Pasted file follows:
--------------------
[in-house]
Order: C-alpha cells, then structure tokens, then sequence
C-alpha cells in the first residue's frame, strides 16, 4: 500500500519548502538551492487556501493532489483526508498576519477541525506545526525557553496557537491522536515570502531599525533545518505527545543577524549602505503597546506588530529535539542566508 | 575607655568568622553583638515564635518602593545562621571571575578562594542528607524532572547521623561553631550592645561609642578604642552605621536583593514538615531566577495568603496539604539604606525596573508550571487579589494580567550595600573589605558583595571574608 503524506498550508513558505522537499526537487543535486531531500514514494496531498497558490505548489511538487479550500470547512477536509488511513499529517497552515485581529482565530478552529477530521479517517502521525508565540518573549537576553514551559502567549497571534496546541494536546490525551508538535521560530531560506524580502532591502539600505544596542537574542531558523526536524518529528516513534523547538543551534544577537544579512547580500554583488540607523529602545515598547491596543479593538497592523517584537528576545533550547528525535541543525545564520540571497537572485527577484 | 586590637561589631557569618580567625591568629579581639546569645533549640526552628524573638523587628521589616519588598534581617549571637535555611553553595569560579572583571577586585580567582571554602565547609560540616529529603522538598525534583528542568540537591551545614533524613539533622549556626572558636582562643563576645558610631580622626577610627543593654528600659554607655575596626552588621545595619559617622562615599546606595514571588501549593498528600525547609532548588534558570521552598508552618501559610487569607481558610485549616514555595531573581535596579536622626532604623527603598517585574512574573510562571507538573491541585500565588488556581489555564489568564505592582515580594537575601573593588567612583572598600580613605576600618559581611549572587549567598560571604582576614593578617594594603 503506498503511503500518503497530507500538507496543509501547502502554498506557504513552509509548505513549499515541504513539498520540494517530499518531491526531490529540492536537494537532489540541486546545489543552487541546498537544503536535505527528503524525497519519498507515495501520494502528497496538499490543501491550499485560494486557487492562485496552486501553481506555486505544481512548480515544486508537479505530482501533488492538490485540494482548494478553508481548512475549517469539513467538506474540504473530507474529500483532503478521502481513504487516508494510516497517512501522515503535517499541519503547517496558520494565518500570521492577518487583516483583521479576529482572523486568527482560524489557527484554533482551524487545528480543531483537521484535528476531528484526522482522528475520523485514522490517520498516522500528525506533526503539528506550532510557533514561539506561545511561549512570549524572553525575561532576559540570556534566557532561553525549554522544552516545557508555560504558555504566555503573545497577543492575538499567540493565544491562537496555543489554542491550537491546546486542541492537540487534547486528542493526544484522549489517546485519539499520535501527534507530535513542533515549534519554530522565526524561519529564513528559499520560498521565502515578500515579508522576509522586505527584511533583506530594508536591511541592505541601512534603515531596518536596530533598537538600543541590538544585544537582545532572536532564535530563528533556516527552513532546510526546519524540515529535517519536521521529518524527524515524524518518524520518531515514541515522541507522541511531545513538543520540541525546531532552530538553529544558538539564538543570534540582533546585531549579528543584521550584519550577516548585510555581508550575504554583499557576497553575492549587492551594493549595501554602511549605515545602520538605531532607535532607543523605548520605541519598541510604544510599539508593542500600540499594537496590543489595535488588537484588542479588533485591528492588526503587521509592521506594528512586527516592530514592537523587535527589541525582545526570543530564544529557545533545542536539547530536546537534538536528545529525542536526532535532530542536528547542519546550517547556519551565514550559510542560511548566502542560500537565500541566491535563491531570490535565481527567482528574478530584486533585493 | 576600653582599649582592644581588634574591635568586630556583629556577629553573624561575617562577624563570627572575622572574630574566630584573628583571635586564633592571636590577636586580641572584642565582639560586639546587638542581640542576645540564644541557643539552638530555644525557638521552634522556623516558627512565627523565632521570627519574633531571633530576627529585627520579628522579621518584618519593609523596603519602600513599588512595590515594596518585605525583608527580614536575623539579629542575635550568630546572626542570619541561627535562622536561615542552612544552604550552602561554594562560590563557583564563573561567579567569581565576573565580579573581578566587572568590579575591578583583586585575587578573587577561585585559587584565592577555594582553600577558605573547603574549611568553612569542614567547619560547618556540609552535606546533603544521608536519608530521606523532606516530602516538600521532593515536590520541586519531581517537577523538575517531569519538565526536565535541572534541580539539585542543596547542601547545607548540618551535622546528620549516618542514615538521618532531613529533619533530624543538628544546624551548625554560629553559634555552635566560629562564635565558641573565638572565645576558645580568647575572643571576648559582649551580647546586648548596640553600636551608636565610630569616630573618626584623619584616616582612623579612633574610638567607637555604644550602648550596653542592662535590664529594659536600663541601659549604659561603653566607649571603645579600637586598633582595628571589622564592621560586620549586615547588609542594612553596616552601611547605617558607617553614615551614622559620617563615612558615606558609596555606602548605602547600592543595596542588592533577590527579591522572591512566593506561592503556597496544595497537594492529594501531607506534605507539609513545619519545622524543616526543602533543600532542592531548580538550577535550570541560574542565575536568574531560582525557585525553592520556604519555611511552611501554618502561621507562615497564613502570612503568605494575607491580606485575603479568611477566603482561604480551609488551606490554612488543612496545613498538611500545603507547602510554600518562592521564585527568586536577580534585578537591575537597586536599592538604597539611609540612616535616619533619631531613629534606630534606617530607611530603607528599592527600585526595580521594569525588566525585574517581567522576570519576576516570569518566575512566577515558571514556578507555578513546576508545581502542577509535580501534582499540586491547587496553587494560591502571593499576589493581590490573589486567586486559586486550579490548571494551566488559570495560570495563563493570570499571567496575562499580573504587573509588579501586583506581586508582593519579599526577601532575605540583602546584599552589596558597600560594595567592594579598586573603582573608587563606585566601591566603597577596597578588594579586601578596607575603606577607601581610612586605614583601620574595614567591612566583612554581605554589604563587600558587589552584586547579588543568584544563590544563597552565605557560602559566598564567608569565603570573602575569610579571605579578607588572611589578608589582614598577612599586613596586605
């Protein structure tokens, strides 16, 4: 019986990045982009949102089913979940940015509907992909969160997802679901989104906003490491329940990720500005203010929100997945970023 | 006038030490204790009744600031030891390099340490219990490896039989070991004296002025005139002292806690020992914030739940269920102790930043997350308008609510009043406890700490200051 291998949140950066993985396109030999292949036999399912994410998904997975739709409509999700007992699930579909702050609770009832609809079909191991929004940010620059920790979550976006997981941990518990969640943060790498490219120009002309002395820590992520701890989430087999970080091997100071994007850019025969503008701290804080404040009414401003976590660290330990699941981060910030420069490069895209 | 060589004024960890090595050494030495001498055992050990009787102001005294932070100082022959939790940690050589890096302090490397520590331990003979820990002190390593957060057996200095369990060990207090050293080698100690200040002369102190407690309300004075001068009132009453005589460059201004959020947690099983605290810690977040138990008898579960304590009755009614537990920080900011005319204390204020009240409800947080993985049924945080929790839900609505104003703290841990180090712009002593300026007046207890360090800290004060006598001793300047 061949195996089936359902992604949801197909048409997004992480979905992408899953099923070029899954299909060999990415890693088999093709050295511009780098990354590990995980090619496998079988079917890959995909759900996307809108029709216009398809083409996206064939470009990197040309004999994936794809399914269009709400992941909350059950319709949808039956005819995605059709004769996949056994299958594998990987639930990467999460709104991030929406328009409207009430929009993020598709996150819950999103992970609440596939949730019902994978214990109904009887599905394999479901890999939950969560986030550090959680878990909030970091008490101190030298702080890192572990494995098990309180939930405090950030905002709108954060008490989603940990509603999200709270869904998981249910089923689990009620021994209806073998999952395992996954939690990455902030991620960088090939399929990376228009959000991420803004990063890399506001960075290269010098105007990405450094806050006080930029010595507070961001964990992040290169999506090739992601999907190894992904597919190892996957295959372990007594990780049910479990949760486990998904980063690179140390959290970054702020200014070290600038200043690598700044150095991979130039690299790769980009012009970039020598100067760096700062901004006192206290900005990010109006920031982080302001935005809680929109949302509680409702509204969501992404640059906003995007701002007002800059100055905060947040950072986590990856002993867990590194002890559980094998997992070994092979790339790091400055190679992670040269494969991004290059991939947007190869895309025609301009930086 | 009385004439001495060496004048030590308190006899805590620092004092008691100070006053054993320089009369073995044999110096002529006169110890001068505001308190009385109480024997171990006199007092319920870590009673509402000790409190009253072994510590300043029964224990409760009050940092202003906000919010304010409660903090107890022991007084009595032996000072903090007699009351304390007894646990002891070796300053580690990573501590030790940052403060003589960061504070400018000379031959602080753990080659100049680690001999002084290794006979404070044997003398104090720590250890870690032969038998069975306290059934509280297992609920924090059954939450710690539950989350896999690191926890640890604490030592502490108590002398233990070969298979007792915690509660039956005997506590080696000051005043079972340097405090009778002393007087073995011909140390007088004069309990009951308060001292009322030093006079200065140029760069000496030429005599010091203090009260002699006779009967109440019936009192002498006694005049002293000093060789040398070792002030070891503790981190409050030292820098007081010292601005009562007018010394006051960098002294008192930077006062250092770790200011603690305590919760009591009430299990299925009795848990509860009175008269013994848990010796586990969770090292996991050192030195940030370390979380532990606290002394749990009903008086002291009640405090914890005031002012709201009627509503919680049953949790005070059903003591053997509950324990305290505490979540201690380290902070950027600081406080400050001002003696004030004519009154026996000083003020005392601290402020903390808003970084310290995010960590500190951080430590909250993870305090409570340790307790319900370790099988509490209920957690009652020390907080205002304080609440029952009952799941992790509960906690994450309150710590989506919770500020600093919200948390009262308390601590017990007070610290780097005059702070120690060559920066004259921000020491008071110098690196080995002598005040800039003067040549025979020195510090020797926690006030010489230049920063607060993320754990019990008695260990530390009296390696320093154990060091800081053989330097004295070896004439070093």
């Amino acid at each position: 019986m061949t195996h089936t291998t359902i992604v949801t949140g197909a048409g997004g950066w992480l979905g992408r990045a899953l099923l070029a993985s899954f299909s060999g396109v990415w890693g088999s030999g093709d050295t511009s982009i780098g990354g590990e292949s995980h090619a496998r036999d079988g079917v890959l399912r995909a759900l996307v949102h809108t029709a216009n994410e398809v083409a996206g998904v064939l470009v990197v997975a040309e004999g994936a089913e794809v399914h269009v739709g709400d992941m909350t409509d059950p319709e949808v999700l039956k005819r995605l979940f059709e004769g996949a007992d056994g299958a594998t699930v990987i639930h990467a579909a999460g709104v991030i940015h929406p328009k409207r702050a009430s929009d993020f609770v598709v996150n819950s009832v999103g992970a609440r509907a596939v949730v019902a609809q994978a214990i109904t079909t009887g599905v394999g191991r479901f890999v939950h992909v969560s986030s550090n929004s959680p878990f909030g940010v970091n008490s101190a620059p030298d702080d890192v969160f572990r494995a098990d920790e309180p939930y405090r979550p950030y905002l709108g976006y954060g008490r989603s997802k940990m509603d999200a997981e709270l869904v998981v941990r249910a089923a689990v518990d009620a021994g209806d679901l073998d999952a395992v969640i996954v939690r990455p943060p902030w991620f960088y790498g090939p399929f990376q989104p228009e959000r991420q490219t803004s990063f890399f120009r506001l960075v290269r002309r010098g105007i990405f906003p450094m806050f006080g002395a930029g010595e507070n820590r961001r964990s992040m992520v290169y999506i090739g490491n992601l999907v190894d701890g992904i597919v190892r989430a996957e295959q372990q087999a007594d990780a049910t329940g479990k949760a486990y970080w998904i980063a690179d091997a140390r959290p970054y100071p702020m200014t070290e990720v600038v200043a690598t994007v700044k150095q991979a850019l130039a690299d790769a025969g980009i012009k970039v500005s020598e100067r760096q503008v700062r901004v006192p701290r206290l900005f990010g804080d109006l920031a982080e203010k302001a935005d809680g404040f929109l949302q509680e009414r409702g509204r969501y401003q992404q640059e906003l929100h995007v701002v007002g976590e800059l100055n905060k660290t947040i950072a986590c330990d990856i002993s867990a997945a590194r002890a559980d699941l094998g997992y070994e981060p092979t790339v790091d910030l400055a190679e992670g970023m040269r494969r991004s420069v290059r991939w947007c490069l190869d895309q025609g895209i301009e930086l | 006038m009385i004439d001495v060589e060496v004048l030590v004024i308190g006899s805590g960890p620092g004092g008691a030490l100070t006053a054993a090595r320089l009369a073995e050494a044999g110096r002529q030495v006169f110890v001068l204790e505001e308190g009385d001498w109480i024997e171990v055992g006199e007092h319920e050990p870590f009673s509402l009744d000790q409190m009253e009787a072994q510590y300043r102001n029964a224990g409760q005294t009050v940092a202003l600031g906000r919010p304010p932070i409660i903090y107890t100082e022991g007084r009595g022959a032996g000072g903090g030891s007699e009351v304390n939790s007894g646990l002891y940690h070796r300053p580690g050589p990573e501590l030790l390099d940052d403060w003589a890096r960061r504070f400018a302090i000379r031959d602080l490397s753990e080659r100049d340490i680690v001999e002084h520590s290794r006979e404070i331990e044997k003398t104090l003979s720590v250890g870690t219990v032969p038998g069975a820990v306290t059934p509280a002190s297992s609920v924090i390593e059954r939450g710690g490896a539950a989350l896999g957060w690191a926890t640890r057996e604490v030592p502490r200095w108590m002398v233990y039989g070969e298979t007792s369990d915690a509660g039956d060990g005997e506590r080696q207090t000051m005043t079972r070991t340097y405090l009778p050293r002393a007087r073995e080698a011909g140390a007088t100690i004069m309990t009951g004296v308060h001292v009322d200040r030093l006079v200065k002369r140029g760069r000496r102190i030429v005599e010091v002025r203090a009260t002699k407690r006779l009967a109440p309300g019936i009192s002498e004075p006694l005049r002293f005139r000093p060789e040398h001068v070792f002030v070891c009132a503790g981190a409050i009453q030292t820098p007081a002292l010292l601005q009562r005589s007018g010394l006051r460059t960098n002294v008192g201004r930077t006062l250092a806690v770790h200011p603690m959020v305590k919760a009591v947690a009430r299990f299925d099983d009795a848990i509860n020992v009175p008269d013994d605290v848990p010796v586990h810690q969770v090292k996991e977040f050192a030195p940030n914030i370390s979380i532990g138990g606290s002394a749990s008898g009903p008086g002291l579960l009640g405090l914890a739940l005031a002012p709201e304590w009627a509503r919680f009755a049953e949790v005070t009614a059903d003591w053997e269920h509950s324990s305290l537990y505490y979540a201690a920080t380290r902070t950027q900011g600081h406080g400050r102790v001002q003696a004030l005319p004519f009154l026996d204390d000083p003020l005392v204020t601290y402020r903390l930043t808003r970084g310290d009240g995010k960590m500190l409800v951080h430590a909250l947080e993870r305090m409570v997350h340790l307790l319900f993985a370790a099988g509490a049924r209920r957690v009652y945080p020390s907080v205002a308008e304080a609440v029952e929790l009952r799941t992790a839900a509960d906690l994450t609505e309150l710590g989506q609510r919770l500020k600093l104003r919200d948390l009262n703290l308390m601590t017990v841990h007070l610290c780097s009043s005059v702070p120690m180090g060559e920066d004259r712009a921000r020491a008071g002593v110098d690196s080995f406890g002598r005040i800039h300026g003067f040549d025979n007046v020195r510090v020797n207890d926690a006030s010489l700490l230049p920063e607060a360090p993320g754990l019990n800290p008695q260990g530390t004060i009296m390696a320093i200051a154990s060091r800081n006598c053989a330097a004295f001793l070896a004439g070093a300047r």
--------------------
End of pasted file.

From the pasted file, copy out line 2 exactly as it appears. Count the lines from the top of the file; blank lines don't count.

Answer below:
Order: C-alpha cells, then structure tokens, then sequence